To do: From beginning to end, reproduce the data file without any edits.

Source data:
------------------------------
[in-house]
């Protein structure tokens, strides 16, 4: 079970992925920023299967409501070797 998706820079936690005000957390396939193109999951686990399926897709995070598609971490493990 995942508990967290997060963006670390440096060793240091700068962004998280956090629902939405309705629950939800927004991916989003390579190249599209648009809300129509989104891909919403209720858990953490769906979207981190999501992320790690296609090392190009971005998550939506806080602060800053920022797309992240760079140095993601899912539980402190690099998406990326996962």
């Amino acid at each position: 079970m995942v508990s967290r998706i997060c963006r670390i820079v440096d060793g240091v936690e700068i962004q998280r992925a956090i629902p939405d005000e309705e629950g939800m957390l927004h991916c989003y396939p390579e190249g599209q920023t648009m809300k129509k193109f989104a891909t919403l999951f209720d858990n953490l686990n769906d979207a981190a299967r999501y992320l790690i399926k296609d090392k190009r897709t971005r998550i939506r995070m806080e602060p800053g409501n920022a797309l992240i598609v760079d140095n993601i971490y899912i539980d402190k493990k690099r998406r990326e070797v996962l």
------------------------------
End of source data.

[in-house]
């Protein structure tokens, strides 16, 4: 079970992925920023299967409501070797 998706820079936690005000957390396939193109999951686990399926897709995070598609971490493990 995942508990967290997060963006670390440096060793240091700068962004998280956090629902939405309705629950939800927004991916989003390579190249599209648009809300129509989104891909919403209720858990953490769906979207981190999501992320790690296609090392190009971005998550939506806080602060800053920022797309992240760079140095993601899912539980402190690099998406990326996962």
């Amino acid at each position: 079970m995942v508990s967290r998706i997060c963006r670390i820079v440096d060793g240091v936690e700068i962004q998280r992925a956090i629902p939405d005000e309705e629950g939800m957390l927004h991916c989003y396939p390579e190249g599209q920023t648009m809300k129509k193109f989104a891909t919403l999951f209720d858990n953490l686990n769906d979207a981190a299967r999501y992320l790690i399926k296609d090392k190009r897709t971005r998550i939506r995070m806080e602060p800053g409501n920022a797309l992240i598609v760079d140095n993601i971490y899912i539980d402190k493990k690099r998406r990326e070797v996962l």